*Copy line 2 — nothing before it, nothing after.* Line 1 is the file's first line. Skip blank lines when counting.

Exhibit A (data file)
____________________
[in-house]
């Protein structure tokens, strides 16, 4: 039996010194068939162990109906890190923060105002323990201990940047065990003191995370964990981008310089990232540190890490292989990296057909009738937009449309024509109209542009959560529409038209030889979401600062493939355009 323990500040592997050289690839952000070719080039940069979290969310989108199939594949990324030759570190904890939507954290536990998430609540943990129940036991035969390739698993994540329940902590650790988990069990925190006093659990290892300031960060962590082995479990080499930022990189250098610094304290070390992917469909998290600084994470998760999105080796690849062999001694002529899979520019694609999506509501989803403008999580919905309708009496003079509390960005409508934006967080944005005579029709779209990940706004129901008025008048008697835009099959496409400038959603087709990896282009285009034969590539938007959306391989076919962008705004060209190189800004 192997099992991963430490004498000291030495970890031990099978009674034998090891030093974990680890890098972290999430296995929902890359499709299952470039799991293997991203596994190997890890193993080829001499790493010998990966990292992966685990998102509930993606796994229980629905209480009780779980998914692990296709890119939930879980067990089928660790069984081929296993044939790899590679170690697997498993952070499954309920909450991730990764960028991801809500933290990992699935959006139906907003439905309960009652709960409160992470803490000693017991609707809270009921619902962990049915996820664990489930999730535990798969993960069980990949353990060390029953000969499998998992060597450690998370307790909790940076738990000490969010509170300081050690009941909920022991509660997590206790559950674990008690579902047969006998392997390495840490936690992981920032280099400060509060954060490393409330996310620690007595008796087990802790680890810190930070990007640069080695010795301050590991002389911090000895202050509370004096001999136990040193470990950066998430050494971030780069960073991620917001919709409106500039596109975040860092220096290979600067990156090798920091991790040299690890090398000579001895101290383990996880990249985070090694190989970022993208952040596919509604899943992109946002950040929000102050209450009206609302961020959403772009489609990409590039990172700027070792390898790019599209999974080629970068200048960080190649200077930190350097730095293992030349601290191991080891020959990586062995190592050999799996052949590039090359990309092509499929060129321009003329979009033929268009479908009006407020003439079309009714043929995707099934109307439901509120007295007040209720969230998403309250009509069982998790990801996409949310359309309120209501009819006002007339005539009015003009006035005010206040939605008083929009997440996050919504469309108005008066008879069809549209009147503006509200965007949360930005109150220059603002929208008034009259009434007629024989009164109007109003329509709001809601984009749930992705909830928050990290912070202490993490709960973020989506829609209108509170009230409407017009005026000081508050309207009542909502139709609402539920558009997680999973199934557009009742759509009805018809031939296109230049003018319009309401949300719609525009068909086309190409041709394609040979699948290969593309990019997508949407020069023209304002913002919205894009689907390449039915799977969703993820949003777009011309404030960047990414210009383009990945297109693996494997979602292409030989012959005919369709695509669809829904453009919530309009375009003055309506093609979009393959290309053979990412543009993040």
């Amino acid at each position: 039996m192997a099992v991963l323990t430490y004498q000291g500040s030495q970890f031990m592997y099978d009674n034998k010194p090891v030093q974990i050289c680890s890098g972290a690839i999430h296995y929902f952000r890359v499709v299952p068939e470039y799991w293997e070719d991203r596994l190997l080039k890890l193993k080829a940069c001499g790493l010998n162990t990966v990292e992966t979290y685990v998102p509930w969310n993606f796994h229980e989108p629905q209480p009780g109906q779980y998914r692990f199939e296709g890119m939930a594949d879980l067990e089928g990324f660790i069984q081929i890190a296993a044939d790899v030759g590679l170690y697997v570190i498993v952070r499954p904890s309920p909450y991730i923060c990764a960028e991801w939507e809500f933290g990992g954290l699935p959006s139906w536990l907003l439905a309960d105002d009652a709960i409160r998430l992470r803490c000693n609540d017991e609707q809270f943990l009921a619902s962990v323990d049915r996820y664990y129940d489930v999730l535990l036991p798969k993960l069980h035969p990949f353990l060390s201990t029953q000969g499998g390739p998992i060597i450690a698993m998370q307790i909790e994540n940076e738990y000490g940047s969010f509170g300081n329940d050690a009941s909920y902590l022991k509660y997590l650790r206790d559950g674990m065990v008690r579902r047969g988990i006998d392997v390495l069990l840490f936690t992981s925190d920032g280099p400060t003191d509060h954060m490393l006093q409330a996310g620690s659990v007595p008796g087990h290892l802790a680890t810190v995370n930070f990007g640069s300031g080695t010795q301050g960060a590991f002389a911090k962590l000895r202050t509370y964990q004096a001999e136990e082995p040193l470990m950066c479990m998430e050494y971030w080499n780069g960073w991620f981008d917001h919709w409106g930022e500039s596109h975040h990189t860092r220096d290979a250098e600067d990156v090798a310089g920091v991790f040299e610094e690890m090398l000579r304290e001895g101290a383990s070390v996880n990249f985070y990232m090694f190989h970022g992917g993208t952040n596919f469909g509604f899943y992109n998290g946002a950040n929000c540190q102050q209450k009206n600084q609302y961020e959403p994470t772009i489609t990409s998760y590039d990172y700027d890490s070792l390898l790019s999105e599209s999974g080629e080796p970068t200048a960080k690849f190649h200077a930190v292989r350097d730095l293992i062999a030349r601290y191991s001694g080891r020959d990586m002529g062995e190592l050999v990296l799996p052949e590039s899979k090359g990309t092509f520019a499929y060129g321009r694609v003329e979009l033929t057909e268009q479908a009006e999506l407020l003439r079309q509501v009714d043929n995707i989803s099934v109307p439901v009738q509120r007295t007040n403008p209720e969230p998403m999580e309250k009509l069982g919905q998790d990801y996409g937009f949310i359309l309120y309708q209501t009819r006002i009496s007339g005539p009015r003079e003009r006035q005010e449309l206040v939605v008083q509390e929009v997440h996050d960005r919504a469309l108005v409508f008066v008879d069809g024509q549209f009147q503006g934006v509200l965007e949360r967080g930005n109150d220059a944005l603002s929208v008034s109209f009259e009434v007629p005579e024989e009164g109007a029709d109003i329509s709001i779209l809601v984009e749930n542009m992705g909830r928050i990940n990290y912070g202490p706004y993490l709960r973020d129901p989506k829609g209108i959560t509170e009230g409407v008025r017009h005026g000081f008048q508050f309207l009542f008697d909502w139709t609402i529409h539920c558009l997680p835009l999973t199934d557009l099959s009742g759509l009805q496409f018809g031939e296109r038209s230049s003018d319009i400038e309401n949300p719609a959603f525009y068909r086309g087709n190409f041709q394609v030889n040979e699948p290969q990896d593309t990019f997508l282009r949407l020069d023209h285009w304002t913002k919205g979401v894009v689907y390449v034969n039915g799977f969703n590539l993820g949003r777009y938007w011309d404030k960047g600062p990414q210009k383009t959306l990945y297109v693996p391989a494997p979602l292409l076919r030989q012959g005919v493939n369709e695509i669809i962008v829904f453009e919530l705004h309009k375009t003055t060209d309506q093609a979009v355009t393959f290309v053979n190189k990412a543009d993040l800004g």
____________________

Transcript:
């Protein structure tokens, strides 16, 4: 039996010194068939162990109906890190923060105002323990201990940047065990003191995370964990981008310089990232540190890490292989990296057909009738937009449309024509109209542009959560529409038209030889979401600062493939355009 323990500040592997050289690839952000070719080039940069979290969310989108199939594949990324030759570190904890939507954290536990998430609540943990129940036991035969390739698993994540329940902590650790988990069990925190006093659990290892300031960060962590082995479990080499930022990189250098610094304290070390992917469909998290600084994470998760999105080796690849062999001694002529899979520019694609999506509501989803403008999580919905309708009496003079509390960005409508934006967080944005005579029709779209990940706004129901008025008048008697835009099959496409400038959603087709990896282009285009034969590539938007959306391989076919962008705004060209190189800004 192997099992991963430490004498000291030495970890031990099978009674034998090891030093974990680890890098972290999430296995929902890359499709299952470039799991293997991203596994190997890890193993080829001499790493010998990966990292992966685990998102509930993606796994229980629905209480009780779980998914692990296709890119939930879980067990089928660790069984081929296993044939790899590679170690697997498993952070499954309920909450991730990764960028991801809500933290990992699935959006139906907003439905309960009652709960409160992470803490000693017991609707809270009921619902962990049915996820664990489930999730535990798969993960069980990949353990060390029953000969499998998992060597450690998370307790909790940076738990000490969010509170300081050690009941909920022991509660997590206790559950674990008690579902047969006998392997390495840490936690992981920032280099400060509060954060490393409330996310620690007595008796087990802790680890810190930070990007640069080695010795301050590991002389911090000895202050509370004096001999136990040193470990950066998430050494971030780069960073991620917001919709409106500039596109975040860092220096290979600067990156090798920091991790040299690890090398000579001895101290383990996880990249985070090694190989970022993208952040596919509604899943992109946002950040929000102050209450009206609302961020959403772009489609990409590039990172700027070792390898790019599209999974080629970068200048960080190649200077930190350097730095293992030349601290191991080891020959990586062995190592050999799996052949590039090359990309092509499929060129321009003329979009033929268009479908009006407020003439079309009714043929995707099934109307439901509120007295007040209720969230998403309250009509069982998790990801996409949310359309309120209501009819006002007339005539009015003009006035005010206040939605008083929009997440996050919504469309108005008066008879069809549209009147503006509200965007949360930005109150220059603002929208008034009259009434007629024989009164109007109003329509709001809601984009749930992705909830928050990290912070202490993490709960973020989506829609209108509170009230409407017009005026000081508050309207009542909502139709609402539920558009997680999973199934557009009742759509009805018809031939296109230049003018319009309401949300719609525009068909086309190409041709394609040979699948290969593309990019997508949407020069023209304002913002919205894009689907390449039915799977969703993820949003777009011309404030960047990414210009383009990945297109693996494997979602292409030989012959005919369709695509669809829904453009919530309009375009003055309506093609979009393959290309053979990412543009993040």